The research examined the perceptions of those people who have in some way been involved with the creation or implementation of the Clouds of Change report. A study of perceptions of barriers to action-taking held by people who are not familiar with the report might contribute new insights. In terms of specifically building upon this research, there might be some basic rules by which all complex adaptive systems operate, be they social, ecological, etc (Boothroyd, 1992,150; Gell-Mann, 1994, 17; Jacobs, 1984, 224; Prigogine, 1984, 76). Understanding them may inform what capabilities organisms require to successfully function together in such a system. The barriers identified in this research could be re-categorized according to their impact on i) an organism's capability to function as a part of a group and ii) that group’s capability to function as part of the ecosphere. For example, an organism or group of organisms must be able to sense the impacts it is making on its environment. Barriers which prevent this would be grouped according to their "functional impact" of impeding opportunities to sense feedback. Other barriers with other impacts would be grouped in different categories. In the end, all the barriers might be collapsed into a few "functional impact" categories. Tools for addressing the barriers in each category might then be discovered. For example, the ACC tool used to determine appropriated carrying capacity helps societies overcome barriers to sensing their own impacts on changing conditions in the environment (Rees and Wackernagel, 1994; Wackernagel, 1993). Other tools designed to address the functional impacts of other barrier groups may evolve as an outcome of this type of research. With the help of such tools, new means of bridging the gap that separates knowledge form action may result.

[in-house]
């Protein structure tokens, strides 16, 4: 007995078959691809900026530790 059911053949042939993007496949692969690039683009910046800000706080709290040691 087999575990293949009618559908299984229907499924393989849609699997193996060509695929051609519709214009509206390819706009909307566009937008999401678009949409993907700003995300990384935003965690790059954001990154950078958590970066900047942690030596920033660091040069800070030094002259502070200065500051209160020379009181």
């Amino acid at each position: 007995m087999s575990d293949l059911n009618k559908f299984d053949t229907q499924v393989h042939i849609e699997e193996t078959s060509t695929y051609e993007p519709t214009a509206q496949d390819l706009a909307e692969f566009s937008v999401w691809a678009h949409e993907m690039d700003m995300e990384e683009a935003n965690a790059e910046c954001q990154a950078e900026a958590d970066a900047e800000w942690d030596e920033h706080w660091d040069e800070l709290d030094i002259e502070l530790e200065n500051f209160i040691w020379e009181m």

Bibliography

Altman, Steven, Enzo Valenzi and Richard M. Hodgetts. Organizational Behaviour: Theory and Practice. New York: Academic Press Inc., 1985.

Argyris, Chris. Knowledge for Action: A Guide to Overcoming Barriers to Organizational Change. San Francisco: Jossey-Bass Inc., 1993.

Bates, D.V., M. Baker-Anderson, R. Sitzo. "Asthma Attack Periodicity: A Study of Hospital Emergency Visits in Vancouver." Environmental Research vol. 51, no. 1, Feb. 1990: 51-70.

Beer, Stafford. The Heart of Enterprise. New York: John Wiley and Sons Ltd., 1979.